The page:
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2.2.4 Step 4: Refactor to Remove Duplication
The last phase is the most important one in the interest of writing clean code. When
enough code has been written to pass all the tests, it's time to review the work so far
and make necessary adjustments to remove duplication and improve design. There
is only one rule to obey during this phase: tests should stay green. Some good advice
when refactoring code is to never perform more than one operation at a time, and
make sure that the tests stay green between each operation. Remember, refactoring
is changing the implementation while maintaining the same interface, so there is no
need to fail tests at this point (unless we make mistakes, of course, in which case
tests are especially valuable).
Duplication can occur in any number of places. The most obvious place to
look is in the production code. Often, duplication is what helps us generalize from
hard-coded solutions. If we start an implementation by faking it and hard-coding a
response, the natural next step is to add another test, with different input, that fails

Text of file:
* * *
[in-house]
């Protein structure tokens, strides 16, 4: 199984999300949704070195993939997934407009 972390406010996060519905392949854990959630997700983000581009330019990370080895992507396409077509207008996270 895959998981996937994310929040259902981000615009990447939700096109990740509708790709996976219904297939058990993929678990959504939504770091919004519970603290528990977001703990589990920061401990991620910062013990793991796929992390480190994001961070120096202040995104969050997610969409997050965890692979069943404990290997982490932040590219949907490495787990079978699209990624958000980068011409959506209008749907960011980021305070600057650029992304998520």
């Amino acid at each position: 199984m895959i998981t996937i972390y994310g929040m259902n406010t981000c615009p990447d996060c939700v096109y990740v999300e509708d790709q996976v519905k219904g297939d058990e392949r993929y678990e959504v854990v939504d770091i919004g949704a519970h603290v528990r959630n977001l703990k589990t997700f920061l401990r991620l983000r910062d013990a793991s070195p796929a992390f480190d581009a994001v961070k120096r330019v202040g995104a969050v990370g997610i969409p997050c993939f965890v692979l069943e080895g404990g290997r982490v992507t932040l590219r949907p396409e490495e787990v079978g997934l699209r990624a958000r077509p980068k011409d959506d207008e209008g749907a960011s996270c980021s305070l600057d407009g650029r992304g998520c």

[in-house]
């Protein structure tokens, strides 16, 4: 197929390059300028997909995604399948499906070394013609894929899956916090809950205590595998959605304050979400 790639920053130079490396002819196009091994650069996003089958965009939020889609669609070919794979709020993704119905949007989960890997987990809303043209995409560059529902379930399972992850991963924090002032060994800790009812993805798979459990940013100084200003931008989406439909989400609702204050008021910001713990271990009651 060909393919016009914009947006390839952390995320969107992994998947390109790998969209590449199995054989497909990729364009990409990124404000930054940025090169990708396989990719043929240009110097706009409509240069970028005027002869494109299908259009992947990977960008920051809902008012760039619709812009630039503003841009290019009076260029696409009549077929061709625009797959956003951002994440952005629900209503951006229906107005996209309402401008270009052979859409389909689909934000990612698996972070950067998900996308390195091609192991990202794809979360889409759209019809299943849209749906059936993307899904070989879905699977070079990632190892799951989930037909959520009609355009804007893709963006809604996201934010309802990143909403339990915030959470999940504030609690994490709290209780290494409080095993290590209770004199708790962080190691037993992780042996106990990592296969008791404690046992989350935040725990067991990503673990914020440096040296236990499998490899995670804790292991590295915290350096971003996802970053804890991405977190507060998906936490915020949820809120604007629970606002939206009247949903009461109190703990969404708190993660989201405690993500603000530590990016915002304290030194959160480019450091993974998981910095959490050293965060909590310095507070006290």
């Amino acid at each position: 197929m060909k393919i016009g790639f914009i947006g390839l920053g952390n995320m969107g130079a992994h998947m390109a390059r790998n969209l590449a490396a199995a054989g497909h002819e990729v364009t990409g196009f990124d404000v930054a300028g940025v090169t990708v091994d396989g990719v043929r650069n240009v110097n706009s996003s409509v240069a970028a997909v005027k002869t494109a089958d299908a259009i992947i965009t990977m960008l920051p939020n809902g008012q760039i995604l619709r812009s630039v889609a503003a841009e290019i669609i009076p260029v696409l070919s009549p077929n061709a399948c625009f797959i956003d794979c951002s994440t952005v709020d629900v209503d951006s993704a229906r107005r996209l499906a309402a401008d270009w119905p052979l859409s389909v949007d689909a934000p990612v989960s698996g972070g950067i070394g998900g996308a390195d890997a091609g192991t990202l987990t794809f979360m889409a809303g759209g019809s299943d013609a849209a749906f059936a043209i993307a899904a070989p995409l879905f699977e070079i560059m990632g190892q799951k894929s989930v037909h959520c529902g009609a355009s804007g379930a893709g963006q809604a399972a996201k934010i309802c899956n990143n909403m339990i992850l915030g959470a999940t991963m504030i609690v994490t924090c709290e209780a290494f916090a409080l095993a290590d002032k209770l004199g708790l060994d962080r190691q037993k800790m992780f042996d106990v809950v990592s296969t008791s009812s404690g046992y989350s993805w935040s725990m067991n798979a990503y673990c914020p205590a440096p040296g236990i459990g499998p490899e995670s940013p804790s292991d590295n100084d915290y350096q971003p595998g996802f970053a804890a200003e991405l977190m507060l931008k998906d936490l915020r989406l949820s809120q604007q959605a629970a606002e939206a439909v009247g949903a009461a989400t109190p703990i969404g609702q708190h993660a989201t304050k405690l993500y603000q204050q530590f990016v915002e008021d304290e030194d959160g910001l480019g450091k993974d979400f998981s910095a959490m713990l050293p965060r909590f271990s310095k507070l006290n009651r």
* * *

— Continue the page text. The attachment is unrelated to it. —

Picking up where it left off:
in the face of the hard-coded response. If doing so does not immediately prompt
us to generalize the solution, adding another hard-coded response will make the
duplication obvious. The hard-coded responses may provide enough of a pattern
to generalize it and extract a real solution.
Duplication can also appear inside tests, especially in the setup of the required
objects to carry out the test, or faking its dependencies. Duplication is no more
attractive in tests than it is in production code, and it represents a too tight coupling
to the system under test. If the tests and the system are too tightly coupled, we
can extract helper methods or perform other refactorings as necessary to keep
duplication away. Setup and teardown methods can help centralize object creation
and destruction. Tests are code, too, and need maintenance as well. Make sure
maintaining them is as cheap and enjoyable as possible.
Sometimes a design can be improved by refactoring the interface itself. Doing
so will often require bigger changes, both in production and test code, and running
the tests between each step is of utmost importance. As long as duplication is dealt
with swiftly throughout the process, changing interfaces should not cause too much
of a domino effect in either your code or tests.
We should never leave the refactoring phase with failing tests. If we cannot
accomplish a refactoring without adding more code to support it (i.e., we want to
split a method in two, but the current solution does not completely overlap the
functionality of both the two new methods), we should consider putting it off until
we have run through enough iterations to support the required functionality, and
then refactor.
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